Tips for Pyrenees and Southern France?
May 20, 2012 3:12 PM   Subscribe

Tips for Pyrenees and Southern France?

We are looking to do 12 days in the area in early July. We want to be able to do some outdoor stuff: walking, cycling, maybe swimming. Find some good local places to eat. Stay in a couple of nice places, at leat one an apartment rather than a hotel, doesn't have to be luxurious, but clean and comfortable and near stuff to do. Your recommendations would be appreciated.
posted by biffa to Travel & Transportation around Braggs, France (5 answers total) 6 users marked this as a favorite
I recommend planning to take a day trip across the mountains into Northern Spain. You can make a quick day trip out of Pamplona, and although you may not see any running bulls, you will see some beautiful architecture and some really interesting points of interest. We stopped for coffee and a snack in Cafe Iruña, where Hemingway spent some time. Now, I hate Hemingway's literature, so while it wasn't nearly as much fun as say, visiting Macondry Lane in San Francisco and having a Tales of the City moment, it was still sort of a nice little nerdy pilgrimage of sorts.

If you enjoy hiking, you might even plan to build in a day of walking part of the Way of St. James (Camino de Santiago), which is a historical pilgrimage route through Northern Spain. A friend of mine has hiked the route about 10 times and his photos are pretty enticing. It is on my bucket list.
posted by jph at 3:29 PM on May 20, 2012

There's a great article in the Times today on Gers, home of foie gras and armagnac (cognac's older brother). I had a 2 week stage (internship) in Montaut, and it's lovely.
posted by leotrotsky at 4:48 PM on May 20, 2012

You'll be spoilt for choice when it comes to food and scenery.

For accommodation, have you looked into staying in a Gite? There are a few sites doing short holiday home rentals.
posted by ZipRibbons at 12:40 AM on May 21, 2012

Oh, there's plenty to do in this area. We're going for 2 weeks at the end of July and had to scale our trip back!

First of all, there's the Dordogne which is popular with canoers. It also goes by some amazing, gorgeous little towns such as Beynac.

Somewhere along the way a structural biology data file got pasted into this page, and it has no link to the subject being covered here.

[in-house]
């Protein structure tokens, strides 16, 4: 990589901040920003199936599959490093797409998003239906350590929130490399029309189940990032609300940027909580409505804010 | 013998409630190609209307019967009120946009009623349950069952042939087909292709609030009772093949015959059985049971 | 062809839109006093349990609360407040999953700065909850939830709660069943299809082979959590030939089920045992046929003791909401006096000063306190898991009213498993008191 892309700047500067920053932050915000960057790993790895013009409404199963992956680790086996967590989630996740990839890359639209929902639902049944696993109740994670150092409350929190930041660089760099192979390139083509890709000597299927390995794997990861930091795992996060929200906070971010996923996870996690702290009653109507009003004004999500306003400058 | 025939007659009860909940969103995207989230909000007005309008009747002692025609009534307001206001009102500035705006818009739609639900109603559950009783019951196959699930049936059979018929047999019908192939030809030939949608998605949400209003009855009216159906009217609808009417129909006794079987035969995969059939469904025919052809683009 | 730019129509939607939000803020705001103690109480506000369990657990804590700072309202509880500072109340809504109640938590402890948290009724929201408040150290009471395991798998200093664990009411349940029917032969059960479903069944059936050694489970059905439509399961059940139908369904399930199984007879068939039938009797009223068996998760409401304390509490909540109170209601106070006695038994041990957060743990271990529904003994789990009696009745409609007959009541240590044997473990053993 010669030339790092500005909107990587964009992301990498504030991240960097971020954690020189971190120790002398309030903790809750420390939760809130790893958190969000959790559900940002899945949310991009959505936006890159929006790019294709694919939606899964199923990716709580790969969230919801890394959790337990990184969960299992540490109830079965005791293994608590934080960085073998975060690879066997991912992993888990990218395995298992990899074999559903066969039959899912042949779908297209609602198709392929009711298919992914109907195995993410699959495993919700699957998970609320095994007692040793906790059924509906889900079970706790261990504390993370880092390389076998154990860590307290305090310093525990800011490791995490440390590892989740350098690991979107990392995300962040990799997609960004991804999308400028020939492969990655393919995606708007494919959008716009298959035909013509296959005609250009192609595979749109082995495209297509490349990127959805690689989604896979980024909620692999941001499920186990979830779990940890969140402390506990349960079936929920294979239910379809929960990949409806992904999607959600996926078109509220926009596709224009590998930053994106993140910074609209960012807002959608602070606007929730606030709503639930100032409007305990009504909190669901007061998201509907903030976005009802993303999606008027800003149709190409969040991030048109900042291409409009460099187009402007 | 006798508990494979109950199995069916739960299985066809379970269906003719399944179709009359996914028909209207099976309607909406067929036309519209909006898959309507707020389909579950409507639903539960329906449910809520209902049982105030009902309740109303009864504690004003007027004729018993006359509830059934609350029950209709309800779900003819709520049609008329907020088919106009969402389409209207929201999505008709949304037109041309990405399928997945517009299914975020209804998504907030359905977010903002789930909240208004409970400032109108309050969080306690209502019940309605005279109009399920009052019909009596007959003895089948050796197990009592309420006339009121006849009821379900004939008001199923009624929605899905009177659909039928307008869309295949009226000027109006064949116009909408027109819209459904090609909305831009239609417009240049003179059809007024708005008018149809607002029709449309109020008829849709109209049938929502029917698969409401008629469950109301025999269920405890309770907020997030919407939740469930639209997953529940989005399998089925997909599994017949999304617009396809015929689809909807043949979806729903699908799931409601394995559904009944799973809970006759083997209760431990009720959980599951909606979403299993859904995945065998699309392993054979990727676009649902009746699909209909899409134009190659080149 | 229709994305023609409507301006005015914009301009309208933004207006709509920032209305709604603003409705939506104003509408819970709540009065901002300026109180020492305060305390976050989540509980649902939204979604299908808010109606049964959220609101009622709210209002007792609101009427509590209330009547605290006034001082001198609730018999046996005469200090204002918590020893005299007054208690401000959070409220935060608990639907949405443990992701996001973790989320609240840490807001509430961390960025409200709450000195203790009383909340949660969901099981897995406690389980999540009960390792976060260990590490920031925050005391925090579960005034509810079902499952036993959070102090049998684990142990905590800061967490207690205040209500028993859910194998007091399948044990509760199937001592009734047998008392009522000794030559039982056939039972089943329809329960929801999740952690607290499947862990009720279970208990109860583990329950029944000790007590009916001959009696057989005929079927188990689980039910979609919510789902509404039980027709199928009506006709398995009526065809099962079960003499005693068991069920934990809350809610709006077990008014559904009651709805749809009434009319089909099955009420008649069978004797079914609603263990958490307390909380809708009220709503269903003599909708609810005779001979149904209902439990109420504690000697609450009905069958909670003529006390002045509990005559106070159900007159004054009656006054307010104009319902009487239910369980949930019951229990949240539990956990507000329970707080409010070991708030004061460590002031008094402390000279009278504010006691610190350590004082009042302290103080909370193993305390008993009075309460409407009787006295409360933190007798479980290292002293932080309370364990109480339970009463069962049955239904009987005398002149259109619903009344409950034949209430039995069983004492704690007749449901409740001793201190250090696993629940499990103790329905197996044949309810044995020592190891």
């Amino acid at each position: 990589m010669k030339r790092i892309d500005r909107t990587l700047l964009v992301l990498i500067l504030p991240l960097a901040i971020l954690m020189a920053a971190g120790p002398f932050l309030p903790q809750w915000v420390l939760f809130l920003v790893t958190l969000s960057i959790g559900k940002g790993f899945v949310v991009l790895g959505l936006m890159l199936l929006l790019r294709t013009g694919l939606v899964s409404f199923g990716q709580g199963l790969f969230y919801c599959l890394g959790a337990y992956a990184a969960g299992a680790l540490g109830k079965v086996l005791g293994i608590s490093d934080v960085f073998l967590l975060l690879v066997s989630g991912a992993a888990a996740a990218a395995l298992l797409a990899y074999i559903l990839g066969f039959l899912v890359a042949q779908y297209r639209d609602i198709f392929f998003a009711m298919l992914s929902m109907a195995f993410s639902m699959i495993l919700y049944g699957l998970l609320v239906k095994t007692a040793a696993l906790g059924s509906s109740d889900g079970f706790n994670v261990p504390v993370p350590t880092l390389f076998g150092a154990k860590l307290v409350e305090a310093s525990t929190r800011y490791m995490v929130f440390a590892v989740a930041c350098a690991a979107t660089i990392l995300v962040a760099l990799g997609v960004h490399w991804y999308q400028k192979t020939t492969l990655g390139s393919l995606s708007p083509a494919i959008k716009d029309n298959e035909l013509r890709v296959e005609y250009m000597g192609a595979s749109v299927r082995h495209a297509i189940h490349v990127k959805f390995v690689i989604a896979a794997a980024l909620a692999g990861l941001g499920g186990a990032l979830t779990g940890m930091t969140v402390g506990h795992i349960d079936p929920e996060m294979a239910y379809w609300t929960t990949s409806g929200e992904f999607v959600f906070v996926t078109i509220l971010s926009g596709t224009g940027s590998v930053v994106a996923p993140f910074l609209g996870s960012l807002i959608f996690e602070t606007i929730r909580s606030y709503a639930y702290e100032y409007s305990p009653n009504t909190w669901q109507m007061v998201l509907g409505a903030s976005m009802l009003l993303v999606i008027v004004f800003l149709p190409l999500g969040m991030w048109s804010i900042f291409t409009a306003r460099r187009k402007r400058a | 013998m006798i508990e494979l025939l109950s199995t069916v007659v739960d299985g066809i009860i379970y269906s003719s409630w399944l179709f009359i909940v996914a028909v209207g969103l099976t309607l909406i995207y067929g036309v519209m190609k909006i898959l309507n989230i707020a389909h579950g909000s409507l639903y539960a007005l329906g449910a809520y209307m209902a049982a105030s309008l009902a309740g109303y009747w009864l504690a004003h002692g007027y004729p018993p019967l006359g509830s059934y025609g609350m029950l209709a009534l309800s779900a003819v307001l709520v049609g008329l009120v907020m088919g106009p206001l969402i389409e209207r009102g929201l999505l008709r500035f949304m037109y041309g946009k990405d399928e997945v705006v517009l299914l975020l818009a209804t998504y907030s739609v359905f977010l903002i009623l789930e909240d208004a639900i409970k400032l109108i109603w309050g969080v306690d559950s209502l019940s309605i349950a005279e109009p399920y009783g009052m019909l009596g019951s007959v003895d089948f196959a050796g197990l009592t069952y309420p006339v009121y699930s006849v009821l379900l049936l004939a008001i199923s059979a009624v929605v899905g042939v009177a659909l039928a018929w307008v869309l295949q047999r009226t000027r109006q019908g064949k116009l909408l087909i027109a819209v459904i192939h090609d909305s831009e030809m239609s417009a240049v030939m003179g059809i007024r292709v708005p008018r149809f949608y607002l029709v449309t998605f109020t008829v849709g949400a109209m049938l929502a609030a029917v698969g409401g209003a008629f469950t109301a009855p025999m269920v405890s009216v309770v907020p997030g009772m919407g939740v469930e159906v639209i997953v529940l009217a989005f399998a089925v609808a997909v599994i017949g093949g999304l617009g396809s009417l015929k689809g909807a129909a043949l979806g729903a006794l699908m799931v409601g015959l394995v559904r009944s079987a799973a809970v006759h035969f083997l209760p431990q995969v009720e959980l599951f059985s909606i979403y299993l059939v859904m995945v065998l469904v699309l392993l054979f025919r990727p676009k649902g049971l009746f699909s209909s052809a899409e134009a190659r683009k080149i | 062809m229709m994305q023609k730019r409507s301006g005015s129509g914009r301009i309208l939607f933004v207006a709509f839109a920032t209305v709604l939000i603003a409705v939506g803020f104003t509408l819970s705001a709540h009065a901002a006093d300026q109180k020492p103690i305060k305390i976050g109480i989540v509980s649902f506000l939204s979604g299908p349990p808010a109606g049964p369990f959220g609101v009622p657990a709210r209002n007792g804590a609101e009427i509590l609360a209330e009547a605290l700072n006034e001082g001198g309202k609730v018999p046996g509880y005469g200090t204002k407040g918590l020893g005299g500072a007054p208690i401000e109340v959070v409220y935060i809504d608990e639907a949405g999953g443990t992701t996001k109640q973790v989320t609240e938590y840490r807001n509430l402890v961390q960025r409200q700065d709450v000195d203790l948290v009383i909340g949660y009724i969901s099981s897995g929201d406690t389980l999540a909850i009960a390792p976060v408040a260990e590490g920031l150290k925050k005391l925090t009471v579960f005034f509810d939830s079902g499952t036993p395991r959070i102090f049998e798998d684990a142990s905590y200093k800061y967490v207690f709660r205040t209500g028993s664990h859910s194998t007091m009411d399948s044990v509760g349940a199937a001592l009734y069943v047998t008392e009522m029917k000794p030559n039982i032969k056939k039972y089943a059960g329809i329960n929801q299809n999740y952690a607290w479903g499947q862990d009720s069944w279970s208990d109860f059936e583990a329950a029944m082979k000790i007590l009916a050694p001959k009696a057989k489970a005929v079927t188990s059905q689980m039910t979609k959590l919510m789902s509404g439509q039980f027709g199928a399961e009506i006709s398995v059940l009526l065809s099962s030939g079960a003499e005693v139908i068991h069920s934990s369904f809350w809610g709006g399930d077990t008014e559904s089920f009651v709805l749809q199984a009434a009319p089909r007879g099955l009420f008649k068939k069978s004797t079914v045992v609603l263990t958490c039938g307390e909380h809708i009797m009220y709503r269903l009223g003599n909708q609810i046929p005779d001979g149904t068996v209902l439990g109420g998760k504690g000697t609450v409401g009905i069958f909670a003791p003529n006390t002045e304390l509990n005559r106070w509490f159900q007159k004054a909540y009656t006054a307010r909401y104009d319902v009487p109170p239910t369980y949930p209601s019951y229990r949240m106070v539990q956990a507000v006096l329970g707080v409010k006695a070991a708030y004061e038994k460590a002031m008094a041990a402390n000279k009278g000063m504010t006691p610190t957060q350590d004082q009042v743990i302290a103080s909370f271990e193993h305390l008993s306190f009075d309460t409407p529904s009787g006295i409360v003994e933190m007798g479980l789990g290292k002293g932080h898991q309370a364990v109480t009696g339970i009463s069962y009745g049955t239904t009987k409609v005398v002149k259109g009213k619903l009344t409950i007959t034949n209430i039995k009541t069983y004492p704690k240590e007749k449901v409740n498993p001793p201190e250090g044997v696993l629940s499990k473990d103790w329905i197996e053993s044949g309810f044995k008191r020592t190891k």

We're actually going there to see prehistoric cave paintings. Lascaux is closed to visitors. But you can see Font-de-Gaume and other amazing caves in that area. All reservations for Font-de-Gaume are taken until the end of August. But you can line up in the morning to try and get a ticket for that day. Right now they are only allowing 100 people a day into the cave (used to be 200) and so rumours are that, like Lascaux, they are about to shut it down.

If you do make it eastward to the Languedoc or the coast there are a lot of amazing lakes in that region.

For places to eat good, inexpensive local food the word you want is Ferme-Auberge. These are family-run farms which serve the stuff they produce for people who want to stop and have lunch/dinner there. Some of them also have campsites and basic lodging. You can get a farm-fresh 3-course lunch for maybe 14-20 euros.

Finally, we are spending one of our 2 weeks in one place in Gers, as leotrotsky mentioned above. We're there to see the area and are also attending a couple jazz festivals (including seeing Wynton Marsalis at Marciac). This region is rich with music festivals.

Its getting tough to find places to stay now so I'd book as soon as you can. This region of France is known as the place where French people go to take their vacation.
posted by vacapinta at 8:13 AM on May 30, 2012 [1 favorite]

A bit more info:

-On the Caves:
Font-de-Gaume is fully booked through August but you can wait in the morning as I stated above.
Peche Merle is still taking reservations and in fact we booked ahead for it. It is supposed to be the most beautiful cave of them all. And it is in a beautiful area near towns such as St Cirq La Popie.

-On eating and picnic supplies:
Get a book called Guide du Routard: Nos meilleurs produits du terroir en France. It is only in French but not hard to understand anyways. It is a list of shops all over France serving great, local, meats, cheeses, breads, wines etc. And it also has lists of small farms (ferme-auberge I mentioned above) where you can drive in and get a cheap, delicious, meal. It covers all of France so its useful for future trips too.
posted by vacapinta at 1:16 AM on June 15, 2012

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